GRAPHICAL ABSTRACT
www.frontiersin.org

Graphical Abstract. SARS-CoV-2 risk is an add-on entity to the list of flight related damaging effects which can impact the genome integrity of flight crew.

Introduction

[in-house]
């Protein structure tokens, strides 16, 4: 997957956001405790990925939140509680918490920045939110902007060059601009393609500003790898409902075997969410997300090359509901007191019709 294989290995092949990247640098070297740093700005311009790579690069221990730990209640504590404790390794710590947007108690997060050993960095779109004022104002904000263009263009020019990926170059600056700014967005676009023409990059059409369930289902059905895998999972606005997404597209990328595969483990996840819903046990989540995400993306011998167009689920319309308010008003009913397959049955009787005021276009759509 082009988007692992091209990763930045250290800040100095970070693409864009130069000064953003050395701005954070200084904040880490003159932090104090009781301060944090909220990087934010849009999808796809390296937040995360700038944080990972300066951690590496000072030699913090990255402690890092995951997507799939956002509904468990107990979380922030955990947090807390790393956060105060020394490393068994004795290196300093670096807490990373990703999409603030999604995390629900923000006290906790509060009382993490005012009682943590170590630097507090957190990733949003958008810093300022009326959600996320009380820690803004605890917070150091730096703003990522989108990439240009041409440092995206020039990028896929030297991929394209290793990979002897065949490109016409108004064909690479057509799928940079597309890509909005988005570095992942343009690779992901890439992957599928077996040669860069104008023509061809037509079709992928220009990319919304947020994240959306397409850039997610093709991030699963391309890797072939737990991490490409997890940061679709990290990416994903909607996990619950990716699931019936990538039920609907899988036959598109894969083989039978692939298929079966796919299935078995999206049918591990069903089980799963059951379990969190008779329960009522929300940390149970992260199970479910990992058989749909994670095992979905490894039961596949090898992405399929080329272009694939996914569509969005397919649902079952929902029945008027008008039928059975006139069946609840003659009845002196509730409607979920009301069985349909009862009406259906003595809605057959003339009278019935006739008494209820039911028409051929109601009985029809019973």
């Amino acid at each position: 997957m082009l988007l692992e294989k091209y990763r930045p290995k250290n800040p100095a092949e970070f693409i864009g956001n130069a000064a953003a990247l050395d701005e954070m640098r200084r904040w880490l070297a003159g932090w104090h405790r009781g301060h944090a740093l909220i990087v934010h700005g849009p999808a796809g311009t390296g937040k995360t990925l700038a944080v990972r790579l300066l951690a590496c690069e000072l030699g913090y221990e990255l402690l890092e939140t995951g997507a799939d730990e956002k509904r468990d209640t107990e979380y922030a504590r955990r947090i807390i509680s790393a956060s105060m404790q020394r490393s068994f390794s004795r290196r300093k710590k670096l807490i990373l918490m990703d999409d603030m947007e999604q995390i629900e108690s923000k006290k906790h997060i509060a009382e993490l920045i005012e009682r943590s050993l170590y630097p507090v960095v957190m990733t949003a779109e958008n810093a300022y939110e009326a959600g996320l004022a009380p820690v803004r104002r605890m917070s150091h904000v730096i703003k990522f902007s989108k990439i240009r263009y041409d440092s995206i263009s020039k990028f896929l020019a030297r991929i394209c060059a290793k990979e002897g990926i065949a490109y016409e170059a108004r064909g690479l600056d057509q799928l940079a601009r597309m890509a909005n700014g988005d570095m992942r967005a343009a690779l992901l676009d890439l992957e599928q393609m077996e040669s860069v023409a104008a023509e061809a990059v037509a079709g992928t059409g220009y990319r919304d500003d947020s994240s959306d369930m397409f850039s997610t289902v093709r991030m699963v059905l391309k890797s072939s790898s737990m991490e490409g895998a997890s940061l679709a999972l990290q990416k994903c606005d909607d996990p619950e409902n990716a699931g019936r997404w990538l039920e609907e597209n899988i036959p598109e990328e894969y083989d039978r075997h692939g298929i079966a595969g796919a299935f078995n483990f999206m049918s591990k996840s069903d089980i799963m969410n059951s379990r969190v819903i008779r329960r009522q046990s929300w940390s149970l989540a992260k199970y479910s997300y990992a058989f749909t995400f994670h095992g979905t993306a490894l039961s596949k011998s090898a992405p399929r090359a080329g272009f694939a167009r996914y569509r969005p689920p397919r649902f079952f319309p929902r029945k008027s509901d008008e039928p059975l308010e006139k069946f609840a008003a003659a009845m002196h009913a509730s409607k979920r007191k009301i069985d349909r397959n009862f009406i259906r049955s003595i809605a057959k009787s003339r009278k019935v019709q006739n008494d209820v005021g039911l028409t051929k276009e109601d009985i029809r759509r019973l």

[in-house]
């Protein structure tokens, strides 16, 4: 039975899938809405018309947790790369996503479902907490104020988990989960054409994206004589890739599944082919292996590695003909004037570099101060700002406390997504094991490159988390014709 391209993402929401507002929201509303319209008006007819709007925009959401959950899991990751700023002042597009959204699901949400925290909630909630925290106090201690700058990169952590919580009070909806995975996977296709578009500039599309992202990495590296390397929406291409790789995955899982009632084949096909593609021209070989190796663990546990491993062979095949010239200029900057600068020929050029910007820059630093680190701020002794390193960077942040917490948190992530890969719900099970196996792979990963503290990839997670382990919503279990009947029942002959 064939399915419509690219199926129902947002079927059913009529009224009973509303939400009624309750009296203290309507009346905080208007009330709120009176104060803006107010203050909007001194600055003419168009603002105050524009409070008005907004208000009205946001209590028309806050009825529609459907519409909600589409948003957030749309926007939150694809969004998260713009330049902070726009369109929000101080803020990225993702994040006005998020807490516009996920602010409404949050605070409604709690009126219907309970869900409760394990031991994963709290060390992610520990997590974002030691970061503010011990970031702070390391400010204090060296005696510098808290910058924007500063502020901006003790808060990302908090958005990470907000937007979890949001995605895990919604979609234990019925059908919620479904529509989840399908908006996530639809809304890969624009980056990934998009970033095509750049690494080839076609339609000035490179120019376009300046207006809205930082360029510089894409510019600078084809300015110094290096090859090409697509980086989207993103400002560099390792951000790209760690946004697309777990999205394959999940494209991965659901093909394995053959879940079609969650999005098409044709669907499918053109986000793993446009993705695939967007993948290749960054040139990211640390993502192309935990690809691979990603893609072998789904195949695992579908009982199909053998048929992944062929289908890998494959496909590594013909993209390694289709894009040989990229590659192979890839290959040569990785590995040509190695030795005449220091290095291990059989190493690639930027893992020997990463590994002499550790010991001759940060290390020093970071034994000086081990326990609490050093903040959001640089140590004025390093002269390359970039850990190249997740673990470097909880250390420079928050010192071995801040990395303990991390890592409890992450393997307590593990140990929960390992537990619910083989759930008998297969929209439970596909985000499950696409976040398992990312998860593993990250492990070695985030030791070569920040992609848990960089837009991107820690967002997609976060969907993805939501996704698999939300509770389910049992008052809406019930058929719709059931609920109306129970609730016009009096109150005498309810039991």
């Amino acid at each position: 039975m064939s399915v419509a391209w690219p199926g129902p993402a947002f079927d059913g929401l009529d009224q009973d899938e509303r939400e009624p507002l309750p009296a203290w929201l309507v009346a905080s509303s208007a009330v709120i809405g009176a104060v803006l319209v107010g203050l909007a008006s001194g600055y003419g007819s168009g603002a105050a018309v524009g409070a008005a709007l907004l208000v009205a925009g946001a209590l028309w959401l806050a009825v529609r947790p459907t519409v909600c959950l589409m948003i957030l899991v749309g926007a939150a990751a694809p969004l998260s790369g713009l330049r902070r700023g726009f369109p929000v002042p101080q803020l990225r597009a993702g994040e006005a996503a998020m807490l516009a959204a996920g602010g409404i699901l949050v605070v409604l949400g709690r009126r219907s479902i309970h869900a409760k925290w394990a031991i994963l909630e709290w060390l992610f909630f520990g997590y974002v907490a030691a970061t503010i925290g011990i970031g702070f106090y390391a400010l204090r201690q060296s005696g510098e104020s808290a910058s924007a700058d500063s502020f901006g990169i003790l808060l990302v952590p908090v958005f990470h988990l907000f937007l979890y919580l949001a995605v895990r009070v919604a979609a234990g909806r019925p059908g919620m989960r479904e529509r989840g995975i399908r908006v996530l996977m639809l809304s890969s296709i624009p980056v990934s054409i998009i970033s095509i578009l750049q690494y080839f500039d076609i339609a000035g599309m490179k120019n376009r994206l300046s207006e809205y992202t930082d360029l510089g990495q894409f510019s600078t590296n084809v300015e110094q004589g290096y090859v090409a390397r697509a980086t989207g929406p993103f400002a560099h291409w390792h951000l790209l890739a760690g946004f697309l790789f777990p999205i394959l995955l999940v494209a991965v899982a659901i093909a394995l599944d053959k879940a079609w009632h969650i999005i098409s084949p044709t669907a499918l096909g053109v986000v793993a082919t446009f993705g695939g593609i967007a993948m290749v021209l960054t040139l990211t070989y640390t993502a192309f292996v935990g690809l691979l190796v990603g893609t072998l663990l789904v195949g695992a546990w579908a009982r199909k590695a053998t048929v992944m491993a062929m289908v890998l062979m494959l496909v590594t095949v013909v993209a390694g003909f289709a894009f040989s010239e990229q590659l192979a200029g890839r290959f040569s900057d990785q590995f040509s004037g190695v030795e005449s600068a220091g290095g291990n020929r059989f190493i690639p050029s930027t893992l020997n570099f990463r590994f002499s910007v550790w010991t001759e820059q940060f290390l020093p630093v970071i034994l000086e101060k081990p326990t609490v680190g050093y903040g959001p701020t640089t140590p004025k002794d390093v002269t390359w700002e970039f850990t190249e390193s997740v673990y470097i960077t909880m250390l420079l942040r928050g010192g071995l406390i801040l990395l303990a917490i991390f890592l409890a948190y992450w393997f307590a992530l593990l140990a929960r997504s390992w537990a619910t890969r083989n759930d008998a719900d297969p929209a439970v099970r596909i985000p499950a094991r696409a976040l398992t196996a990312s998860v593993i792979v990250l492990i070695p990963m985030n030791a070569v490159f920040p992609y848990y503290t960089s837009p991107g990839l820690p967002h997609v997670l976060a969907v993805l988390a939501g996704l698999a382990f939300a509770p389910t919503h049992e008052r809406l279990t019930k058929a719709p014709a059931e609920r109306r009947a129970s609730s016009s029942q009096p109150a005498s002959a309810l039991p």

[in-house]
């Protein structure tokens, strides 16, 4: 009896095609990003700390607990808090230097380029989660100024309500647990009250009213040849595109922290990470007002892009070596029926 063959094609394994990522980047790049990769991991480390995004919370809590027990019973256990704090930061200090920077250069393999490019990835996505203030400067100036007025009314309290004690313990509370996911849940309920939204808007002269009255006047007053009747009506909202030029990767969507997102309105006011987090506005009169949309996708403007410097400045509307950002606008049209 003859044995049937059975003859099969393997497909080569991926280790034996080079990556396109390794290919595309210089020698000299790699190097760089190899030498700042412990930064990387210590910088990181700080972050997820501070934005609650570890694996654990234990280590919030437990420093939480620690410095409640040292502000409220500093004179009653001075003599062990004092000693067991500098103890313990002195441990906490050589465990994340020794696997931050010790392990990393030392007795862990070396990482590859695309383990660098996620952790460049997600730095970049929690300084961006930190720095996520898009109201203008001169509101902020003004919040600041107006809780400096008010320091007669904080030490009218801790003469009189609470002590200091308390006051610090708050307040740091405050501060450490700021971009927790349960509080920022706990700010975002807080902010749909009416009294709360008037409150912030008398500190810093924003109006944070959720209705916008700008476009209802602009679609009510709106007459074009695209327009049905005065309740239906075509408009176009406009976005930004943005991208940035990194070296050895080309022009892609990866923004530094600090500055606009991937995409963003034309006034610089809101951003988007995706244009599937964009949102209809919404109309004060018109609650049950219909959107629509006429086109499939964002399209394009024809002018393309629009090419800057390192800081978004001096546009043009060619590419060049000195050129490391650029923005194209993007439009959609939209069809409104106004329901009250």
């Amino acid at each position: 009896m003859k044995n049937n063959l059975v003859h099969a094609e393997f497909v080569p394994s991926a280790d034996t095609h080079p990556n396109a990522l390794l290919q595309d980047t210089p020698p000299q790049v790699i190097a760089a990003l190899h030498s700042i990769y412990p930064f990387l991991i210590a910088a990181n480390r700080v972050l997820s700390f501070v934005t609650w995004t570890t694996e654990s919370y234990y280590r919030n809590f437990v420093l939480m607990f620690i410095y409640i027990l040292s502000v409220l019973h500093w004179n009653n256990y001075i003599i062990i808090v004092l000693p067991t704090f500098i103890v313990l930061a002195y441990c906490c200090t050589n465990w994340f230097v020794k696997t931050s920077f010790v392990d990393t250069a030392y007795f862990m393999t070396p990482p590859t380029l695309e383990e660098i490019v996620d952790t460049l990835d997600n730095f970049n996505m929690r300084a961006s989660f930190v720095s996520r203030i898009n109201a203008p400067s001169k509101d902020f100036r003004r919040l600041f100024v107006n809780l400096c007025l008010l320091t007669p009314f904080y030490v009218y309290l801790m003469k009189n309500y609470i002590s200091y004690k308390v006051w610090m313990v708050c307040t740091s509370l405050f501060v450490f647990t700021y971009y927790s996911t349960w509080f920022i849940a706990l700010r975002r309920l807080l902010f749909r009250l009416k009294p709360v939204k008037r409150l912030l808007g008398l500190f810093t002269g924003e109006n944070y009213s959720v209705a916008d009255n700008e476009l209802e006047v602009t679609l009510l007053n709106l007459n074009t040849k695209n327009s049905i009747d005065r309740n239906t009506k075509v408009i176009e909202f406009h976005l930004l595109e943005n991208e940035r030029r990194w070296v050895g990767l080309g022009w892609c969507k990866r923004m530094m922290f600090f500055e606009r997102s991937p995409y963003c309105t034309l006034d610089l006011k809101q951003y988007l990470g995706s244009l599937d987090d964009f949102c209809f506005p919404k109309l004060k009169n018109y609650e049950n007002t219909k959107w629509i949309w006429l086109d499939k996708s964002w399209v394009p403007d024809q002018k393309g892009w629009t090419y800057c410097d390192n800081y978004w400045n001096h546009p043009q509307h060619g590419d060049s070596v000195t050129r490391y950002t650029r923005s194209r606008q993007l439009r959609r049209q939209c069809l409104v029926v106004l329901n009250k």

Understanding and solving public health crises require consideration of diverse inputs spanning from the molecular to the global level. The current COVID-19 pandemic illustrates this dynamic particularly well in the context of air travel, which entails exposure to a complex variety of potentially hazardous agents, some of which are likely responsible for the excess risk for cancer and other diseases in flight crews (18).